Bitcoin vs. Ethereum: What’s the Biggest Difference?

When it comes to Bitcoin vs. Ethereum, the main difference is that Bitcoin was designed to carry out payments, while Ethereum can support more complex software.
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Written by Andy Rosen
Lead Writer/Spokesperson
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Edited by Mary M. Flory
Lead Assigning Editor
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Nerdy takeaways
  • Bitcoin is an investment and a payment method, and so is Ethereum — but Ethereum can support financial software, too.

  • Bitcoin and Ethereum are created through very different processes — mining vs. staking — and have different environmental footprints.

  • Ethereum fees have tended to be higher than those for Bitcoin.

The main difference between Bitcoin and Ethereum is that Bitcoin was designed as a way to carry out relatively simple digital payments, whereas Ethereum is a network that supports a complex financial ecosystem.

Bitcoin (BTC) and Ethereum (ETH) do have plenty in common, though. They are both cryptocurrencies, and together, they make up a large chunk of the overall crypto market.

As such, they rely on similar “blockchain” technology, and they appeal to many of the same investors. They are widely available on cryptocurrency exchanges, and many people still buy both for their perceived investment value rather than their current utility.

But within the world of digital assets, the comparison of Bitcoin versus Ethereum reveals some fundamental differences:

Value and returns of Ethereum vs. Bitcoin Today

The table below shows the real-time price, 1-year return and market capitalization of Ethereum and Bitcoin.

Ethereum and Bitcoin trade heavily on centralized cryptocurrency exchanges, and market forces determine their values.

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Basics of Ethereum and Bitcoin

It’s essential to grasp the key details of both Ethereum and Bitcoin to understand their differences.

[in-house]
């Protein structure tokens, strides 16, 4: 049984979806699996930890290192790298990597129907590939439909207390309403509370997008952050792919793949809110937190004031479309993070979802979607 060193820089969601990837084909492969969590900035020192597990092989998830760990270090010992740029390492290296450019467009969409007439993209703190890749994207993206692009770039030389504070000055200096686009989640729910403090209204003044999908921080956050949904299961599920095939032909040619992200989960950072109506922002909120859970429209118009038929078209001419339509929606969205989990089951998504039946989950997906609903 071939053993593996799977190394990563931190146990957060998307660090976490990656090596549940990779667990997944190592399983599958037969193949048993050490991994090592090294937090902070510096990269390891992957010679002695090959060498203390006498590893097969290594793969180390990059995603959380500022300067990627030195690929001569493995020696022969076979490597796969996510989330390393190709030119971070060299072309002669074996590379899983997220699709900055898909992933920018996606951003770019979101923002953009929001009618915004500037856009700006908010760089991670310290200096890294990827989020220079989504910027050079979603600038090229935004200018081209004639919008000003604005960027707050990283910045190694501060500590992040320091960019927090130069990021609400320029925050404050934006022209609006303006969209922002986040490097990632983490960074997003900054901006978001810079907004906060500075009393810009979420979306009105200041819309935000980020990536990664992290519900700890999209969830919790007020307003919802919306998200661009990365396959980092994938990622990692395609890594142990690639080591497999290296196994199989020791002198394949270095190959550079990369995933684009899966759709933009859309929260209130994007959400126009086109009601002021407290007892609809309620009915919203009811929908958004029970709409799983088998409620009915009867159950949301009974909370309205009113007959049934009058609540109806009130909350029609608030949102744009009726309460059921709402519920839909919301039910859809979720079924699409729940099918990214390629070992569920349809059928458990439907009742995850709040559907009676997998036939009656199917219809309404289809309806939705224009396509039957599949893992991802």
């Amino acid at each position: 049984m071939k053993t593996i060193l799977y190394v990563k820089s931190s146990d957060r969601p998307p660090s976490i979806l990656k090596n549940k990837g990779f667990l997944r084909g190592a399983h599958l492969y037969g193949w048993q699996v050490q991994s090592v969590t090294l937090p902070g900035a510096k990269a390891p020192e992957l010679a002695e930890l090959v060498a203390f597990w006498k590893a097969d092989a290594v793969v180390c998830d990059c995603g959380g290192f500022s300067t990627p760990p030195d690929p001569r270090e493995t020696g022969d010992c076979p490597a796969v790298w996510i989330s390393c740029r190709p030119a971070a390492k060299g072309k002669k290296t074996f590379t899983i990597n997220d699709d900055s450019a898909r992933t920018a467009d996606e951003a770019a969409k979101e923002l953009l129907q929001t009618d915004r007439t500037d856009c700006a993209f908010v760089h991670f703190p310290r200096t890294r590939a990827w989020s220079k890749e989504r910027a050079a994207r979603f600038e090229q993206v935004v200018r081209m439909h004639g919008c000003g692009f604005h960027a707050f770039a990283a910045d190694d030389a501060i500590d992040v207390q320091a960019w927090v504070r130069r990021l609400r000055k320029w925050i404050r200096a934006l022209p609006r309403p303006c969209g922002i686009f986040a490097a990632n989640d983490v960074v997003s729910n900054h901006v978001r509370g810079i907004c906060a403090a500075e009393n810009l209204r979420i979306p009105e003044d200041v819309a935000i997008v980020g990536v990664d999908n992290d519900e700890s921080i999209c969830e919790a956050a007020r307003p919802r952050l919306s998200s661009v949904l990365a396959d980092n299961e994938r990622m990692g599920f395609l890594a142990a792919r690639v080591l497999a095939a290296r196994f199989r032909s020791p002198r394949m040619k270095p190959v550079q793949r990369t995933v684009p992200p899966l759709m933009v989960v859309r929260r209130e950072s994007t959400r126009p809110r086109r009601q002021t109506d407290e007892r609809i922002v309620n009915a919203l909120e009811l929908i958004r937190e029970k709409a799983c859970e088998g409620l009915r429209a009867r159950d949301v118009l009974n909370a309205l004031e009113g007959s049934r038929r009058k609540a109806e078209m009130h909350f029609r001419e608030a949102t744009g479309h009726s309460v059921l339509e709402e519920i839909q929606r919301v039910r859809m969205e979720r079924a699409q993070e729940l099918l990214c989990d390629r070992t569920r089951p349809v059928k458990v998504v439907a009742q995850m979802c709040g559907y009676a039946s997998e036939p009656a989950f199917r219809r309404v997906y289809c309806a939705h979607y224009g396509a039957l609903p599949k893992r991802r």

Bitcoin is recognized as the first cryptocurrency. Rolled out in 2009 by mysterious developer Satoshi Nakamoto

, Bitcoin paved the way for thousands of other cryptocurrencies. It was developed as a secure digital payment that does not require a central arbiter such as a bank.

Though it has not achieved broad adoption as a form of payment, Bitcoin has become a popular — and volatile — investment that is now even offered in some retirement plans. Moreover, the spot Bitcoin ETFs that were approved in 2024 were issued by some of the biggest financial institutions in the world, including BlackRock, Fidelity and Invesco.

» Learn more: How to buy Bitcoin

Ethereum went live in 2015, the product of an attempt by developer Vitalik Buterin to expand on the central promise of cryptocurrency to decentralize larger swaths of the economy

. The essential difference is that a developer can write programs that interact directly with the Ethereum platform, making it possible to provide services that Bitcoin could not. For example, Ethereum supports a range of lending and trading protocols, as well as games and other content.

Ethereum’s native cryptocurrency, known as Ether, can be used to pay for services or transaction fees on the network. Though its adoption in mainstream finance trails Bitcoin, many people have also used it as a speculative investment.

» Learn more: How to buy Ethereum